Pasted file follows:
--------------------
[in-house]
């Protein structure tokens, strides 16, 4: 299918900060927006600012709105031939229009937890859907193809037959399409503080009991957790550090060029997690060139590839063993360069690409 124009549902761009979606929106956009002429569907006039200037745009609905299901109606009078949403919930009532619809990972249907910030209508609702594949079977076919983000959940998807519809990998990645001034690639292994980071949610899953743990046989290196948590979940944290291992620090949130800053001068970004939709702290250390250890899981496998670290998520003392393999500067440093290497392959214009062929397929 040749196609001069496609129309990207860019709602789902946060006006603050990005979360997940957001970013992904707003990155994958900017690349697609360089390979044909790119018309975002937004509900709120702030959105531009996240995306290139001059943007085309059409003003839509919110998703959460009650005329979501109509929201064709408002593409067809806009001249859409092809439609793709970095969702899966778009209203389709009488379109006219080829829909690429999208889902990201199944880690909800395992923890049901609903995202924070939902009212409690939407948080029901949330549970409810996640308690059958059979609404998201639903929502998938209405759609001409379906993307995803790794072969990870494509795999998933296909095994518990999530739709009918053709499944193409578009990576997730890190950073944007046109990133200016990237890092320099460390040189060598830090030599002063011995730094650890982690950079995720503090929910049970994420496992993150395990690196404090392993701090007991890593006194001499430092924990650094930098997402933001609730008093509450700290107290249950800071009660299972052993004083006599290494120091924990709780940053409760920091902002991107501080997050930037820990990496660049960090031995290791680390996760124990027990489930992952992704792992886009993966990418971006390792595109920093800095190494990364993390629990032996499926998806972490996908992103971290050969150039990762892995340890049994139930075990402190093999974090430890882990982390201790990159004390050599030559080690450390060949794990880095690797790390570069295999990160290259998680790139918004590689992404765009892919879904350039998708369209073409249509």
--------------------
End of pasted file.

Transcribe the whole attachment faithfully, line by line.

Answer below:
[in-house]
């Protein structure tokens, strides 16, 4: 299918900060927006600012709105031939229009937890859907193809037959399409503080009991957790550090060029997690060139590839063993360069690409 124009549902761009979606929106956009002429569907006039200037745009609905299901109606009078949403919930009532619809990972249907910030209508609702594949079977076919983000959940998807519809990998990645001034690639292994980071949610899953743990046989290196948590979940944290291992620090949130800053001068970004939709702290250390250890899981496998670290998520003392393999500067440093290497392959214009062929397929 040749196609001069496609129309990207860019709602789902946060006006603050990005979360997940957001970013992904707003990155994958900017690349697609360089390979044909790119018309975002937004509900709120702030959105531009996240995306290139001059943007085309059409003003839509919110998703959460009650005329979501109509929201064709408002593409067809806009001249859409092809439609793709970095969702899966778009209203389709009488379109006219080829829909690429999208889902990201199944880690909800395992923890049901609903995202924070939902009212409690939407948080029901949330549970409810996640308690059958059979609404998201639903929502998938209405759609001409379906993307995803790794072969990870494509795999998933296909095994518990999530739709009918053709499944193409578009990576997730890190950073944007046109990133200016990237890092320099460390040189060598830090030599002063011995730094650890982690950079995720503090929910049970994420496992993150395990690196404090392993701090007991890593006194001499430092924990650094930098997402933001609730008093509450700290107290249950800071009660299972052993004083006599290494120091924990709780940053409760920091902002991107501080997050930037820990990496660049960090031995290791680390996760124990027990489930992952992704792992886009993966990418971006390792595109920093800095190494990364993390629990032996499926998806972490996908992103971290050969150039990762892995340890049994139930075990402190093999974090430890882990982390201790990159004390050599030559080690450390060949794990880095690797790390570069295999990160290259998680790139918004590689992404765009892919879904350039998708369209073409249509």